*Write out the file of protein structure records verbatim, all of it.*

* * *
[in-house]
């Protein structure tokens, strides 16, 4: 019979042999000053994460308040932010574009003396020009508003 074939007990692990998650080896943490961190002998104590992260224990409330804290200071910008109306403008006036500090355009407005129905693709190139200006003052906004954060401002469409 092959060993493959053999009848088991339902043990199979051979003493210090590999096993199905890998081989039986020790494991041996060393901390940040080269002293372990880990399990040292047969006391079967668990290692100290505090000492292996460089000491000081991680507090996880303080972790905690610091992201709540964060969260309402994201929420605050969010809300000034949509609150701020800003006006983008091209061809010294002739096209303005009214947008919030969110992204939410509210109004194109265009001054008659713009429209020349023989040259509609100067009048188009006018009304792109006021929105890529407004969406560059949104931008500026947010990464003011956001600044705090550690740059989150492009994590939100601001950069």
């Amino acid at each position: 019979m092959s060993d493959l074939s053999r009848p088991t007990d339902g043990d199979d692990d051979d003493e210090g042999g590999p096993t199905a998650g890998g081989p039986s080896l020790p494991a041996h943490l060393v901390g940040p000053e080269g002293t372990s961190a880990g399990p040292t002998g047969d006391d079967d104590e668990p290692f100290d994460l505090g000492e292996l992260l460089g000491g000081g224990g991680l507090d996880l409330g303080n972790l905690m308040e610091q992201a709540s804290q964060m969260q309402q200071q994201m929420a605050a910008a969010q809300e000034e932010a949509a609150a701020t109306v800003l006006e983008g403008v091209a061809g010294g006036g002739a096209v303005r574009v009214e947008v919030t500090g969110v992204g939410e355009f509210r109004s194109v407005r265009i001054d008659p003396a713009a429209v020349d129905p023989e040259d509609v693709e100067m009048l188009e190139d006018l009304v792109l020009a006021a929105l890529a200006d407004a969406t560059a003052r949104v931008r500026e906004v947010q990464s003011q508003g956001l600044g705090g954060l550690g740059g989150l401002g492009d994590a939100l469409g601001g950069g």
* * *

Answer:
[in-house]
């Protein structure tokens, strides 16, 4: 019979042999000053994460308040932010574009003396020009508003 074939007990692990998650080896943490961190002998104590992260224990409330804290200071910008109306403008006036500090355009407005129905693709190139200006003052906004954060401002469409 092959060993493959053999009848088991339902043990199979051979003493210090590999096993199905890998081989039986020790494991041996060393901390940040080269002293372990880990399990040292047969006391079967668990290692100290505090000492292996460089000491000081991680507090996880303080972790905690610091992201709540964060969260309402994201929420605050969010809300000034949509609150701020800003006006983008091209061809010294002739096209303005009214947008919030969110992204939410509210109004194109265009001054008659713009429209020349023989040259509609100067009048188009006018009304792109006021929105890529407004969406560059949104931008500026947010990464003011956001600044705090550690740059989150492009994590939100601001950069």
């Amino acid at each position: 019979m092959s060993d493959l074939s053999r009848p088991t007990d339902g043990d199979d692990d051979d003493e210090g042999g590999p096993t199905a998650g890998g081989p039986s080896l020790p494991a041996h943490l060393v901390g940040p000053e080269g002293t372990s961190a880990g399990p040292t002998g047969d006391d079967d104590e668990p290692f100290d994460l505090g000492e292996l992260l460089g000491g000081g224990g991680l507090d996880l409330g303080n972790l905690m308040e610091q992201a709540s804290q964060m969260q309402q200071q994201m929420a605050a910008a969010q809300e000034e932010a949509a609150a701020t109306v800003l006006e983008g403008v091209a061809g010294g006036g002739a096209v303005r574009v009214e947008v919030t500090g969110v992204g939410e355009f509210r109004s194109v407005r265009i001054d008659p003396a713009a429209v020349d129905p023989e040259d509609v693709e100067m009048l188009e190139d006018l009304v792109l020009a006021a929105l890529a200006d407004a969406t560059a003052r949104v931008r500026e906004v947010q990464s003011q508003g956001l600044g705090g954060l550690g740059g989150l401002g492009d994590a939100l469409g601001g950069g």